The evidence of a protective role of aspirin on the risk of colorectal and other common cancers has been collected since the end of the 1980's. To date, there are more than 15 epidemiological (case-control and cohort) studies, which indicate that use of aspirin for a long time is associated with a reduced risk of colorectal cancer, the overall relative risk (RR) estimate for regular aspirin users being 0.84 (95% Cl 0. 72-0.98) from cohort studies, and 0.71 (95% Cl 0.66-0.77) from case-control ones. As regards breast cancer, a recent meta-analysis has reported a RR of 0. 79 (95% Cl 0.59-1.06) for aspirin use in all cohort studies, and of 0. 70 (95% Cl 0.61-0.81) in case-control ones. Furthermore, various epidemiological studies suggested that aspirin use may have a favourable effect on ovarian cancer as well, reporting an overall RR estimate of 0.82 (95% Cl 0.69-0.99), although the evidence is too limited to draw definitive conclusions. Data are even scantier, but in the same direction, for other neoplasms, including in particular stomach and oesophageal cancer.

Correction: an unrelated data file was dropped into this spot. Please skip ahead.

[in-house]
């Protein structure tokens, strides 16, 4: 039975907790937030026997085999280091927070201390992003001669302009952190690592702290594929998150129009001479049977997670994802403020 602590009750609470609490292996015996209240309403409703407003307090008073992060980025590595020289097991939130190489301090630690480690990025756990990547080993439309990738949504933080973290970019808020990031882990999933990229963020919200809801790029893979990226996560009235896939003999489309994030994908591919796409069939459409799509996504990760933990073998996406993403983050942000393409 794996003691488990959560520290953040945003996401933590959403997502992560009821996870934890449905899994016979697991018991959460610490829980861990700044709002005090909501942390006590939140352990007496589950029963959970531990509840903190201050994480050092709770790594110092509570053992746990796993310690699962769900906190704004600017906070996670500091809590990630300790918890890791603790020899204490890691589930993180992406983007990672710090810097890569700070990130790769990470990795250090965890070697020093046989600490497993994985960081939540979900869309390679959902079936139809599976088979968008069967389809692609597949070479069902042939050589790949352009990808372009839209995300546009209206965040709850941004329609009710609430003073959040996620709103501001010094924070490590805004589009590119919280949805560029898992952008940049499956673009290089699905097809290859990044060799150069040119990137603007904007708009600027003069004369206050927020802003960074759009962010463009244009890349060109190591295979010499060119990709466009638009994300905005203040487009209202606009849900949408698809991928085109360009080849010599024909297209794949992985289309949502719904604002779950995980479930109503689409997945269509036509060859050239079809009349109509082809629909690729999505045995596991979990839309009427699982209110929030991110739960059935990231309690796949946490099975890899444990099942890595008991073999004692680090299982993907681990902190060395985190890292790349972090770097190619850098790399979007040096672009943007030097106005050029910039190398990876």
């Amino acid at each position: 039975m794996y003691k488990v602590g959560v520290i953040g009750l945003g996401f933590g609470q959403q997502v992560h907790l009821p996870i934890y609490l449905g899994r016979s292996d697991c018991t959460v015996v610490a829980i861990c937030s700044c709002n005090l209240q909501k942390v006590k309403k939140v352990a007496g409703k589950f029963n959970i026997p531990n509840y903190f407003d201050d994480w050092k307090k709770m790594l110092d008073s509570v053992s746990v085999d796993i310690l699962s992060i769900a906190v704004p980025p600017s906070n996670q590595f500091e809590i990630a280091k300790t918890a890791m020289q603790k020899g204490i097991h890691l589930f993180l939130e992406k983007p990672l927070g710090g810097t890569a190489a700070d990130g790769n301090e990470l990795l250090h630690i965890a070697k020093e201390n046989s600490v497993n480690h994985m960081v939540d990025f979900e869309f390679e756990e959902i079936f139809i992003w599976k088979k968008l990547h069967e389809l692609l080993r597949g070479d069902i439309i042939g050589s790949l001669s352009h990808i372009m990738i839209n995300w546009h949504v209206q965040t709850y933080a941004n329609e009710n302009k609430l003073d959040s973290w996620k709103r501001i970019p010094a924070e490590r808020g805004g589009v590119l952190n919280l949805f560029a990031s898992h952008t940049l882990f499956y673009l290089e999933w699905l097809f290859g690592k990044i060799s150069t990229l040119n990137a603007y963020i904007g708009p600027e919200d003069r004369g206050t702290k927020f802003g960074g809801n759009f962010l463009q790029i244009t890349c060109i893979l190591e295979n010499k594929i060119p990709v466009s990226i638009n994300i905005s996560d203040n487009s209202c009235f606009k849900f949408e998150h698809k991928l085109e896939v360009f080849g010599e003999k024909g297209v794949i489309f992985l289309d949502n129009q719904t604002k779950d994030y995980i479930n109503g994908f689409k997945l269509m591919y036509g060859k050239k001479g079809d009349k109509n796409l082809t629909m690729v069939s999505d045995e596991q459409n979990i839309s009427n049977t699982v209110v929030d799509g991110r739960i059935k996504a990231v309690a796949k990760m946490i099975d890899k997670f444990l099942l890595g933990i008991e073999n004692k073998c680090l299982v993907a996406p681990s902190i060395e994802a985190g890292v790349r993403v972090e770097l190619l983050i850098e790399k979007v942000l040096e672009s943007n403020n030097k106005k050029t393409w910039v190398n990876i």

|Translated title of the contribution||Aspirin and cancer risk: An update to 2001|
|Number of pages||12|
|Journal||Argomenti di Gastroenterologia Clinica|
|Publication status||Published - Mar 2003|
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